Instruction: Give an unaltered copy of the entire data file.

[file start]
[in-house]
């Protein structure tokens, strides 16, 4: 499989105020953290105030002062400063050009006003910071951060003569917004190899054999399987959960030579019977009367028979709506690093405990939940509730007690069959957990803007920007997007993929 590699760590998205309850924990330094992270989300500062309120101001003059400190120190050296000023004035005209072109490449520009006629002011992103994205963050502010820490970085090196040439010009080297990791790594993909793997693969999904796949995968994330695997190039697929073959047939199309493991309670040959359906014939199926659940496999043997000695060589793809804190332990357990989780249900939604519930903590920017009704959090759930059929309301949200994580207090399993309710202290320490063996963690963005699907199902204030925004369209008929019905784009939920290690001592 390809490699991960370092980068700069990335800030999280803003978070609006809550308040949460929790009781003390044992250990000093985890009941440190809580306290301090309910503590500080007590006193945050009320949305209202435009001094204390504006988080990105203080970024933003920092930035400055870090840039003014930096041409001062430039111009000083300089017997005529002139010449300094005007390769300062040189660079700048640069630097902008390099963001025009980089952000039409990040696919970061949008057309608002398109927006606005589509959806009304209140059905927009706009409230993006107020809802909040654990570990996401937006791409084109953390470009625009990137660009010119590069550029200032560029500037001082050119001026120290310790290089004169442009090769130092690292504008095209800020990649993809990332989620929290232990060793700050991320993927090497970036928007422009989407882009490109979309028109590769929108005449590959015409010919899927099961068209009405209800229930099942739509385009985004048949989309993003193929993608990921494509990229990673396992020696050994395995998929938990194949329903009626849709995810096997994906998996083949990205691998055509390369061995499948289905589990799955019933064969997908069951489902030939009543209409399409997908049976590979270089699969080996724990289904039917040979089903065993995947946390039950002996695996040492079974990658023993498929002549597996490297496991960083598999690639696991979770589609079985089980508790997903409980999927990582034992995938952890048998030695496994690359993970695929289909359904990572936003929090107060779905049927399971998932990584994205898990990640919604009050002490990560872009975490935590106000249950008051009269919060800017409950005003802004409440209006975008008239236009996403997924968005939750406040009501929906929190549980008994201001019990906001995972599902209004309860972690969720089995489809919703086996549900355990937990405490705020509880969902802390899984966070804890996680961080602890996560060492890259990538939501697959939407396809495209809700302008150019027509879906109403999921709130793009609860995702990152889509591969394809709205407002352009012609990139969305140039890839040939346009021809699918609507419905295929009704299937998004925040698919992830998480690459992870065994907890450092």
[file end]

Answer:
[in-house]
């Protein structure tokens, strides 16, 4: 499989105020953290105030002062400063050009006003910071951060003569917004190899054999399987959960030579019977009367028979709506690093405990939940509730007690069959957990803007920007997007993929 590699760590998205309850924990330094992270989300500062309120101001003059400190120190050296000023004035005209072109490449520009006629002011992103994205963050502010820490970085090196040439010009080297990791790594993909793997693969999904796949995968994330695997190039697929073959047939199309493991309670040959359906014939199926659940496999043997000695060589793809804190332990357990989780249900939604519930903590920017009704959090759930059929309301949200994580207090399993309710202290320490063996963690963005699907199902204030925004369209008929019905784009939920290690001592 390809490699991960370092980068700069990335800030999280803003978070609006809550308040949460929790009781003390044992250990000093985890009941440190809580306290301090309910503590500080007590006193945050009320949305209202435009001094204390504006988080990105203080970024933003920092930035400055870090840039003014930096041409001062430039111009000083300089017997005529002139010449300094005007390769300062040189660079700048640069630097902008390099963001025009980089952000039409990040696919970061949008057309608002398109927006606005589509959806009304209140059905927009706009409230993006107020809802909040654990570990996401937006791409084109953390470009625009990137660009010119590069550029200032560029500037001082050119001026120290310790290089004169442009090769130092690292504008095209800020990649993809990332989620929290232990060793700050991320993927090497970036928007422009989407882009490109979309028109590769929108005449590959015409010919899927099961068209009405209800229930099942739509385009985004048949989309993003193929993608990921494509990229990673396992020696050994395995998929938990194949329903009626849709995810096997994906998996083949990205691998055509390369061995499948289905589990799955019933064969997908069951489902030939009543209409399409997908049976590979270089699969080996724990289904039917040979089903065993995947946390039950002996695996040492079974990658023993498929002549597996490297496991960083598999690639696991979770589609079985089980508790997903409980999927990582034992995938952890048998030695496994690359993970695929289909359904990572936003929090107060779905049927399971998932990584994205898990990640919604009050002490990560872009975490935590106000249950008051009269919060800017409950005003802004409440209006975008008239236009996403997924968005939750406040009501929906929190549980008994201001019990906001995972599902209004309860972690969720089995489809919703086996549900355990937990405490705020509880969902802390899984966070804890996680961080602890996560060492890259990538939501697959939407396809495209809700302008150019027509879906109403999921709130793009609860995702990152889509591969394809709205407002352009012609990139969305140039890839040939346009021809699918609507419905295929009704299937998004925040698919992830998480690459992870065994907890450092």